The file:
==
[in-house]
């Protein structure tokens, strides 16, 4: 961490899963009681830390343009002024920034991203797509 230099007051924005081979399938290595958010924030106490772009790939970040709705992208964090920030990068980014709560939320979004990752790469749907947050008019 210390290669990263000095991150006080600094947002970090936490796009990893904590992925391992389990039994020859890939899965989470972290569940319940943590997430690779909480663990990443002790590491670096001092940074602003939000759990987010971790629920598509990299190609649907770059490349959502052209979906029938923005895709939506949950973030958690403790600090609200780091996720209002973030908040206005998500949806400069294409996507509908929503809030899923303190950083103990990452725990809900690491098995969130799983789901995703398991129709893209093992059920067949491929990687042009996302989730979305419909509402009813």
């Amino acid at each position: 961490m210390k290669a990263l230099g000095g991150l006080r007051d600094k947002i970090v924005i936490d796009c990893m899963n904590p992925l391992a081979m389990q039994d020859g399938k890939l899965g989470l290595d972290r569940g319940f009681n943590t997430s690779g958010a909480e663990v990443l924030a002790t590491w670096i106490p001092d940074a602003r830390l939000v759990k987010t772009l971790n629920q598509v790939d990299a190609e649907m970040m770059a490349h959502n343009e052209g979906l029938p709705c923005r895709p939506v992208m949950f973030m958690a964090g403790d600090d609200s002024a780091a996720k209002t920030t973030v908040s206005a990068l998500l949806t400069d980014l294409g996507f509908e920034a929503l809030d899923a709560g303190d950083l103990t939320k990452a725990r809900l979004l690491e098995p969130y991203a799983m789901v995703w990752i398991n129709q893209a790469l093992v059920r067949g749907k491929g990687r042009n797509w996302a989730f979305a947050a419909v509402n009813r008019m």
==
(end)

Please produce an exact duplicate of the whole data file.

[in-house]
């Protein structure tokens, strides 16, 4: 961490899963009681830390343009002024920034991203797509 230099007051924005081979399938290595958010924030106490772009790939970040709705992208964090920030990068980014709560939320979004990752790469749907947050008019 210390290669990263000095991150006080600094947002970090936490796009990893904590992925391992389990039994020859890939899965989470972290569940319940943590997430690779909480663990990443002790590491670096001092940074602003939000759990987010971790629920598509990299190609649907770059490349959502052209979906029938923005895709939506949950973030958690403790600090609200780091996720209002973030908040206005998500949806400069294409996507509908929503809030899923303190950083103990990452725990809900690491098995969130799983789901995703398991129709893209093992059920067949491929990687042009996302989730979305419909509402009813």
């Amino acid at each position: 961490m210390k290669a990263l230099g000095g991150l006080r007051d600094k947002i970090v924005i936490d796009c990893m899963n904590p992925l391992a081979m389990q039994d020859g399938k890939l899965g989470l290595d972290r569940g319940f009681n943590t997430s690779g958010a909480e663990v990443l924030a002790t590491w670096i106490p001092d940074a602003r830390l939000v759990k987010t772009l971790n629920q598509v790939d990299a190609e649907m970040m770059a490349h959502n343009e052209g979906l029938p709705c923005r895709p939506v992208m949950f973030m958690a964090g403790d600090d609200s002024a780091a996720k209002t920030t973030v908040s206005a990068l998500l949806t400069d980014l294409g996507f509908e920034a929503l809030d899923a709560g303190d950083l103990t939320k990452a725990r809900l979004l690491e098995p969130y991203a799983m789901v995703w990752i398991n129709q893209a790469l093992v059920r067949g749907k491929g990687r042009n797509w996302a989730f979305a947050a419909v509402n009813r008019m």